News Corp chief executive Rupert Murdoch said some of the anchors on conservative network Fox “went too far” in their coverage of then-president Donald Trump's claims that the 2020 election was stolen, a new lawsuit has shown.
Filed by Dominion Voting Systems, the lawsuit is part of the company's $1.6 billion defamation case in which the cable news outlet is accused of promoting baseless claims that the company's voting machines were rigged to hand the election to Mr Trump's Democratic challenger, Joe Biden.
Among the 6,500 pages released on Tuesday was an email Mr Murdoch sent to Fox News president Suzanne Scott, asking her if it was “unarguable” that the network's primetime hosts had amplified the false claims “and that January 6th was an important chance to have the election overturned”.
“Maybe Sean and Laura went too far,” he wrote in the January 21, 2022, email, referring to hosts Sean Hannity and Laura Ingraham.
“All very well for Sean to tell you he was in despair about Trump but what did he tell his viewers?”
A previous filing showed a separate exchange in which Mr Murdoch wrote that it had been suggested that some of Fox's hosts should say a line similar to the “election is over and Joe Biden won”, saying that doing so “would go a long way to stop the Trump myth that the election [was] stolen”.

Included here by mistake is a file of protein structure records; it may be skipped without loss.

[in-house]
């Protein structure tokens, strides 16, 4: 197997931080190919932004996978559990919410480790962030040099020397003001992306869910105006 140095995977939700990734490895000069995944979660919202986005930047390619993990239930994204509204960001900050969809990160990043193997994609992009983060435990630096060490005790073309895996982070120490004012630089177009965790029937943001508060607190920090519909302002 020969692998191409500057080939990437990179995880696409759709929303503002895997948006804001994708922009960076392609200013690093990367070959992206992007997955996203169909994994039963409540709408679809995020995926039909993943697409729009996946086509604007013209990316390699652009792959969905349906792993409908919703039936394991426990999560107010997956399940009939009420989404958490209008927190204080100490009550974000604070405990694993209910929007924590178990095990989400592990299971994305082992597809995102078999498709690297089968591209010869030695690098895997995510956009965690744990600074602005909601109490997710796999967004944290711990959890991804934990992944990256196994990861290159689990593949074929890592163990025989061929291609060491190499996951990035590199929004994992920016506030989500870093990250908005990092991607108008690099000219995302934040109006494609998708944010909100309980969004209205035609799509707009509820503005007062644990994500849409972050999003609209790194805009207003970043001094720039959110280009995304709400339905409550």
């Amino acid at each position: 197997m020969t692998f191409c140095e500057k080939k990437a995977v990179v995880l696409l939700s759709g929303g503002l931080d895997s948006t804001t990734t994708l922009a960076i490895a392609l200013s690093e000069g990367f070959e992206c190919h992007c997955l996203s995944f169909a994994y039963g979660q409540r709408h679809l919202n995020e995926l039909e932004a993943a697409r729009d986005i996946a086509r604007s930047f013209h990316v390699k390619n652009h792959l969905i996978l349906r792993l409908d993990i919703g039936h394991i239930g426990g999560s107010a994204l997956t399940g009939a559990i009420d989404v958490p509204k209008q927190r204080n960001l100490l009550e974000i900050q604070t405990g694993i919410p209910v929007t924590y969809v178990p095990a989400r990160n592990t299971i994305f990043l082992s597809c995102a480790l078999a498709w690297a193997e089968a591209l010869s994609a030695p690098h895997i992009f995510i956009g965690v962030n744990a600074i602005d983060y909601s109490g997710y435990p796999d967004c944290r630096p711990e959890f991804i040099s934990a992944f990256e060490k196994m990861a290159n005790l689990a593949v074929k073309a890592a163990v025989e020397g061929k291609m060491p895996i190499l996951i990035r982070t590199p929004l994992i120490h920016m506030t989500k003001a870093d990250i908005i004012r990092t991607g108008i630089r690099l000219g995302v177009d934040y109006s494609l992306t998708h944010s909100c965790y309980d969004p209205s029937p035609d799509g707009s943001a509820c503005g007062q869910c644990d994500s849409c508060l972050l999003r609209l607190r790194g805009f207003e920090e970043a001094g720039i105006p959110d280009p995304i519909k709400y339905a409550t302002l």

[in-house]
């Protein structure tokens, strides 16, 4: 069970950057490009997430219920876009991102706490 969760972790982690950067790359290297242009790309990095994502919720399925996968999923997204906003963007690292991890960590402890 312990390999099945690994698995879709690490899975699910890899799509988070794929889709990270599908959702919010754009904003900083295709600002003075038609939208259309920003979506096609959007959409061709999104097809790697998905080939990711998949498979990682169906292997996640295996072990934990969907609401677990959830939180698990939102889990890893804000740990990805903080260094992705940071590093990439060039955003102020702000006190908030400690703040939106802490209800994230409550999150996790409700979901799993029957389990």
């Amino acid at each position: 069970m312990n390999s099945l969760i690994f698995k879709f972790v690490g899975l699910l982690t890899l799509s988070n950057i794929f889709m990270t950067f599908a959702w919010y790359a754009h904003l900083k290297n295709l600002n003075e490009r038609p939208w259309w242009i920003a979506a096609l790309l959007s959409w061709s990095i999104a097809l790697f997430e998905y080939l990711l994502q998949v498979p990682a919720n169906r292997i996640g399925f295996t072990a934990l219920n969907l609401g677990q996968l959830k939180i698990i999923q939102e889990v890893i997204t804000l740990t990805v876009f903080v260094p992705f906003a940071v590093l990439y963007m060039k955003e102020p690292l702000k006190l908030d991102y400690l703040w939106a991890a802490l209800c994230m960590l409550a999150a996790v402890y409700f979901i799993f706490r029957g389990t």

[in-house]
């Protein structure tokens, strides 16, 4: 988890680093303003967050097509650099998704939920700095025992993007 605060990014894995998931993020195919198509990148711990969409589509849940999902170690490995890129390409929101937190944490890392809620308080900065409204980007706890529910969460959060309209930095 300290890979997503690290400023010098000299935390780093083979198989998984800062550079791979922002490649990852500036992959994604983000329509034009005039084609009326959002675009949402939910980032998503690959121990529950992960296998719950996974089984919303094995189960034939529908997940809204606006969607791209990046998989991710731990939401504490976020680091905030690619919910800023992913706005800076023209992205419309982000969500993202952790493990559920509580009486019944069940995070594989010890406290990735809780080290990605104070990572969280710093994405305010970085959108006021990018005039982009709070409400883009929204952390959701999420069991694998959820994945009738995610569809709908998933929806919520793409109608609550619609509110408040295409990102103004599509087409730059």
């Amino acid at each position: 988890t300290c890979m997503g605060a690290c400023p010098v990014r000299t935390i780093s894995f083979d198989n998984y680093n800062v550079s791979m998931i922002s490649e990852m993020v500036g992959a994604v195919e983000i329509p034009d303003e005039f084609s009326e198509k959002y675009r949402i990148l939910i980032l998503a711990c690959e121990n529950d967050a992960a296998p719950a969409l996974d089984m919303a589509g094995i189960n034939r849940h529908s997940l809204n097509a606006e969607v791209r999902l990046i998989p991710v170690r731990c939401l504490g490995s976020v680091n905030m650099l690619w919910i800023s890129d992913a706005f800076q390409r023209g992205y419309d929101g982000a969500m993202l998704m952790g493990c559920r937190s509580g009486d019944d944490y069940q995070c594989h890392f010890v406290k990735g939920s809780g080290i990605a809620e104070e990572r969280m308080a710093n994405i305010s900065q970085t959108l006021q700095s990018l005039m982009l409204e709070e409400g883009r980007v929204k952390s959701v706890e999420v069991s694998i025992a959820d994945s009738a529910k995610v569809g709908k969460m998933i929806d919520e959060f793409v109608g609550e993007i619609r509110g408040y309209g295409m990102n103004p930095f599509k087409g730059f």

Fox News has defended its coverage, saying it had a responsibility to report on the false allegations raised by Mr Trump and his allies.
The trial between Fox News and Dominion is set to begin on April 17 and expected to last five weeks.
Tucker Carlson privately critical of Mr Trump
Legal filings submitted by Dominion showed that Fox anchor Tucker Carlson, perhaps the network's most prominent anchor, secretly claimed to loathe Mr Trump.
In one text conversation two days before the January 6 insurrection, Carlson said he “passionately” hated the incumbent Republican president and said he “truly can't wait” to no longer listen to him.
Carlson came under fire from Republicans this week for showing select security footage that sought to distort the perception that the 2021 assault on the US Capitol was peaceful.
“These were not insurrectionists. They were sightseers,” Carlson said as he emphasised images of the rioters taking photographs after they had invaded the building.
But that footage was only a sliver of the 41,000 hours of security footage handed to him by House Speaker Kevin McCarthy.
US Capitol Police Chief Tom Manger slammed Carlson's segment and “cherry-picked” distortion of events.
Republican Senate leader Mitch McConnell told reporters he was concerned how the footage was depicted.
“Clearly, the chief of the Capitol Police, in my view, correctly describes what most of us witnessed first-hand on January 6,” Mr McConnell said, holding up Chief Manger's memo.
Mr McCarthy defended handing Fox News the security footage and condemned the insurrection.
Mr Trump posted a series of messages on Truth Social on Tuesday night praising Carlson's coverage, amplifying false claims that the insurrection was peaceful and demanded that those arrested for their involvement be released from prison.
Agencies contributed to this report